Train to Busan is a crazy train ride with zombies. It delivers on everything the trailer promised – and then some!
We’ve been pretty excited to watch Train to Busan, which should come as no surprise since we talk about our love for Korean horror and thriller movies every chance we get. This new zombie horror thriller from Korea does not disappoint and is an instant new favorite.
Unlike some other Korean movies, which can take a while to get started, Train to Busan is much like the train itself; Relentless in its motion and simply unstoppable!
Still, it doesn’t compromise with all the things I love about Korean plots, which primarily means there’s always time for character portraits and development. What I tend to love about Korean movies, is the fact that characters tend to be very well rounded.
No one – with the very appropriate exception of children – gets to be completely good or bad. At least not without still offering the audience some sort of explanation.
World War Z meets Snowpiercer
Train to Busan has been described as a “World War Z meets Snowpiercer” – a description we embraced after watching the trailer – and that holds very true to the plot itself. It’s a movie about zombies and takes place on a train, which makes the comparisons pretty obvious.
Also, I loved those two movies, even though they admittedly both had some issues. This one, however, takes the good parts of them both and combine them.
Also, you have to love the fact that a solid critique of how the government chooses to handle this sort of crisis is very clear. Especially the cover-up and lies that are perpetuated at the beginning.
In a valid attempt to avoid an all-out panic, mind you, but still.
However, just like in most apocalyptic movies – especially those dealing with zombies – it’s neither the zombies nor the government, you need to fear.
As always, it’s the uninfected and scared very “normal” people, who turn out to be the biggest threat. In the fight for survival, the most primitive instincts take over.
For some people it’s uniting in a pack and fighting back, for others it’s being selfish and fighting only for your own survival. And this is at the very heart of Train to Busan. Some people learn and others never do… but this being a Korean movie and not (yet!) a Hollywood remake, there’s no justice or fairness in who survives and who suffers the truly gruesome deaths.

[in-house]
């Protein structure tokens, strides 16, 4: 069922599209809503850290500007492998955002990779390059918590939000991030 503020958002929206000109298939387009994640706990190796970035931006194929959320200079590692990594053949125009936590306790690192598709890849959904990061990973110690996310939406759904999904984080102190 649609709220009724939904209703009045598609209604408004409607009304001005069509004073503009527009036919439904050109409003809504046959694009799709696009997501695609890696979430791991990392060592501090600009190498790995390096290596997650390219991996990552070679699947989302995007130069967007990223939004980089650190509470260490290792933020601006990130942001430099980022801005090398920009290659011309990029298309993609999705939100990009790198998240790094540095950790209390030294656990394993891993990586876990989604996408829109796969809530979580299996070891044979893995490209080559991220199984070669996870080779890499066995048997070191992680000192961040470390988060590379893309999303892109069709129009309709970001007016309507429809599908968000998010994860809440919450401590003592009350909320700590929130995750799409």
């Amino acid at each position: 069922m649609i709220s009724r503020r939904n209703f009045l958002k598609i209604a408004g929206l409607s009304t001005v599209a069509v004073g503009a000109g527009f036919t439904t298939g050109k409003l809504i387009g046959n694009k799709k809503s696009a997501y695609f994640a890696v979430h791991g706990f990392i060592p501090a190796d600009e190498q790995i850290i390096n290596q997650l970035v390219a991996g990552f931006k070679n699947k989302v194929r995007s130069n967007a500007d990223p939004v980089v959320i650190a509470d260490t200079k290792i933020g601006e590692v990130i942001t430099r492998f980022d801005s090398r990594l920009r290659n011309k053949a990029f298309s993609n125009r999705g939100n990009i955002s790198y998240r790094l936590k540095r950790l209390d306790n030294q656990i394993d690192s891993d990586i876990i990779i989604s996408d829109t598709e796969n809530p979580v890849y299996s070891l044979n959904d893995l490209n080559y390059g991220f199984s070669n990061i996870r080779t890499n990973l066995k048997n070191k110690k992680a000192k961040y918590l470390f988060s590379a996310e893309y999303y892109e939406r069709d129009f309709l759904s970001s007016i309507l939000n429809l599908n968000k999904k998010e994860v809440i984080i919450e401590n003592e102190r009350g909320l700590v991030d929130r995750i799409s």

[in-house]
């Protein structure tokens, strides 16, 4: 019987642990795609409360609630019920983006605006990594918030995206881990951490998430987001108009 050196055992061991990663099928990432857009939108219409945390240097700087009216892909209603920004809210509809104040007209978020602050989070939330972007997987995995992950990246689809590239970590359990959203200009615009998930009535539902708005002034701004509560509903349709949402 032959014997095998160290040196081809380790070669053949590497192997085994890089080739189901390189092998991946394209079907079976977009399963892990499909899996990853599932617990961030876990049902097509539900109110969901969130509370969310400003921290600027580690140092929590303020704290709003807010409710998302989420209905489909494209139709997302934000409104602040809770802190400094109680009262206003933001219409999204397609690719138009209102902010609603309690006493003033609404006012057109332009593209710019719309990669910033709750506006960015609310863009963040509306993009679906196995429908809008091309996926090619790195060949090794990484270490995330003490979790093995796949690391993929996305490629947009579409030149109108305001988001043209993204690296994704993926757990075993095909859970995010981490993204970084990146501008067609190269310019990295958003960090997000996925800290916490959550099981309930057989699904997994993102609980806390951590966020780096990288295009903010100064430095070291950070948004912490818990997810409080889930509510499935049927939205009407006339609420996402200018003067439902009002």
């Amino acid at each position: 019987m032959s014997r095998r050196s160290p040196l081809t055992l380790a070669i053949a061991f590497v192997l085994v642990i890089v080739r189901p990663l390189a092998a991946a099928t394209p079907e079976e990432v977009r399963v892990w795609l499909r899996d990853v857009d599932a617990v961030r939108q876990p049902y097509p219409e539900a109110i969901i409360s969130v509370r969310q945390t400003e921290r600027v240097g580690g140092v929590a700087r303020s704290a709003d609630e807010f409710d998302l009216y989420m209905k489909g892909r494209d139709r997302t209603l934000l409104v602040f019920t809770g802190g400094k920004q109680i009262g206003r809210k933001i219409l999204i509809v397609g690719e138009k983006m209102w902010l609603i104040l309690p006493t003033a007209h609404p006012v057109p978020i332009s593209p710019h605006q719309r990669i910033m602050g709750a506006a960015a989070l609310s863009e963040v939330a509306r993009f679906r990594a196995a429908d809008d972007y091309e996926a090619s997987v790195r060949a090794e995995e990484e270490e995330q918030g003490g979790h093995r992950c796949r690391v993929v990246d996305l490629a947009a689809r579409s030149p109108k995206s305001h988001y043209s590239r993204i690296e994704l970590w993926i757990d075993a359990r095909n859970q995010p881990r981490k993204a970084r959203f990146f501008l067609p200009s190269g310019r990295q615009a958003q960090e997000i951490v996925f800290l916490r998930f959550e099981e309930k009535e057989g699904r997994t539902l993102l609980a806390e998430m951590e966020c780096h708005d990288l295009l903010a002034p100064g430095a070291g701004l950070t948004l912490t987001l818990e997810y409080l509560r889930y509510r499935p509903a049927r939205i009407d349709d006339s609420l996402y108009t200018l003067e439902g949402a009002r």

Get to know the Train to Busan characters
Train to Busan has a bit of a lull somewhere around the middle. But, instead of getting boring, this is when the characters get a chance to figure out what’s worth fighting for.
Also, it has to be said, that while we’re following quite a few characters, the father (played by Yoo Gong from The Suspect/Yong-eui-ja) and daughter are at the center of the plot. The storyline never faulters on that premise.
The fact that we have an entire baseball team on board the train doesn’t change this. Especially since we only really follow two of the people from that group. Though all of them are important when it comes to fighting the zombies off.
A new kind of zombie
The zombies themselves are nothing out of the ordinary – as far as zombies go – on a visual level. However, they move in a crazy way. Almost beautiful and elegant like dancing. But, you know, also pretty damn creepy since it’s more of a “Pop & Lock” kind of dance.
The choice to make the zombies move in this very specific way could in part be due to writer-director Sang-ho Yeon having previously worked with animation. Whatever the reason, it works really well and offers something new.
Train to Busan (Original title Busanhaeng) premiered in its native South Korea on July 20, 2016, and is breaking records with an impressive opening weekend.
On July 22, 2016, it premiered in the US, and throughout August Train to Busan will be released in various countries around the world. Meanwhile, it will also continue to play at film festivals. If you get the chance to watch this one, you definitely don’t want to miss it!
Director: Sang-ho Yeon
Writer: Sang-ho Yeon
Cast: Yoo Gong, Dong-seok Ma, Woo-sik Choi
While a zombie-virus breaks out in South Korea, a couple of passengers struggle to survive on the train from Seoul to Busan.
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